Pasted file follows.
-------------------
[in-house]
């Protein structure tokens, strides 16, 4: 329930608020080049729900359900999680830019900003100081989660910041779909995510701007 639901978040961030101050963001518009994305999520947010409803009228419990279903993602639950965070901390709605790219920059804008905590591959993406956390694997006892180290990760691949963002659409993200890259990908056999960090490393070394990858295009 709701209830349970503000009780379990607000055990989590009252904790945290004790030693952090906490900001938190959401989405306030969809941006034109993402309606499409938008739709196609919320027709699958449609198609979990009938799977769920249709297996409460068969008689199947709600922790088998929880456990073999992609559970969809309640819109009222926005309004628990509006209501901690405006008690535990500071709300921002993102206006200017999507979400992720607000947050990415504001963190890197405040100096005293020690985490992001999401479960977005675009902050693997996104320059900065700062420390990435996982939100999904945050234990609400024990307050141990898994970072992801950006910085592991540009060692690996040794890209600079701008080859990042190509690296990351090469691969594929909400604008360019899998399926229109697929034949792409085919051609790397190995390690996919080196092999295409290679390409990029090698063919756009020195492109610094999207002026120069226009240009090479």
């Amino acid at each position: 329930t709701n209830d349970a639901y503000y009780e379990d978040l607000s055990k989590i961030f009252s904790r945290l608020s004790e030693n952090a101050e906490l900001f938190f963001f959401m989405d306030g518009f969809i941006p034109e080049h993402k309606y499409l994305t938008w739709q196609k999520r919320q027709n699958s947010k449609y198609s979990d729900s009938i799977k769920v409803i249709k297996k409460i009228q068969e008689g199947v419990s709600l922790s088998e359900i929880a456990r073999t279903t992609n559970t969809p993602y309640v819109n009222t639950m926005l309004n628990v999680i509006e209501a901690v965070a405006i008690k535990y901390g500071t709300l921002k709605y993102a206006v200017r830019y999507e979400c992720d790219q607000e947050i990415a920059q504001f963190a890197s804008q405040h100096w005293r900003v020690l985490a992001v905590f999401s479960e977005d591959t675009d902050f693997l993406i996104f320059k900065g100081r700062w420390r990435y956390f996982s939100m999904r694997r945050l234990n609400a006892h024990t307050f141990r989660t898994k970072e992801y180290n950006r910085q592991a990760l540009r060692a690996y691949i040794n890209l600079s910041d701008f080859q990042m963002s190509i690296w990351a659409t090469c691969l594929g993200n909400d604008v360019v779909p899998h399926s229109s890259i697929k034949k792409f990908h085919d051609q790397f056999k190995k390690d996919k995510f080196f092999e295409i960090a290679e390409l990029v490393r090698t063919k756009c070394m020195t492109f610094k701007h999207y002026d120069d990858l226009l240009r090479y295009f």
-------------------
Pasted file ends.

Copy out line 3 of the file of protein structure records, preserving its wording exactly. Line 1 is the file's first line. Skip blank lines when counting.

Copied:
């Amino acid at each position: 329930t709701n209830d349970a639901y503000y009780e379990d978040l607000s055990k989590i961030f009252s904790r945290l608020s004790e030693n952090a101050e906490l900001f938190f963001f959401m989405d306030g518009f969809i941006p034109e080049h993402k309606y499409l994305t938008w739709q196609k999520r919320q027709n699958s947010k449609y198609s979990d729900s009938i799977k769920v409803i249709k297996k409460i009228q068969e008689g199947v419990s709600l922790s088998e359900i929880a456990r073999t279903t992609n559970t969809p993602y309640v819109n009222t639950m926005l309004n628990v999680i509006e209501a901690v965070a405006i008690k535990y901390g500071t709300l921002k709605y993102a206006v200017r830019y999507e979400c992720d790219q607000e947050i990415a920059q504001f963190a890197s804008q405040h100096w005293r900003v020690l985490a992001v905590f999401s479960e977005d591959t675009d902050f693997l993406i996104f320059k900065g100081r700062w420390r990435y956390f996982s939100m999904r694997r945050l234990n609400a006892h024990t307050f141990r989660t898994k970072e992801y180290n950006r910085q592991a990760l540009r060692a690996y691949i040794n890209l600079s910041d701008f080859q990042m963002s190509i690296w990351a659409t090469c691969l594929g993200n909400d604008v360019v779909p899998h399926s229109s890259i697929k034949k792409f990908h085919d051609q790397f056999k190995k390690d996919k995510f080196f092999e295409i960090a290679e390409l990029v490393r090698t063919k756009c070394m020195t492109f610094k701007h999207y002026d120069d990858l226009l240009r090479y295009f």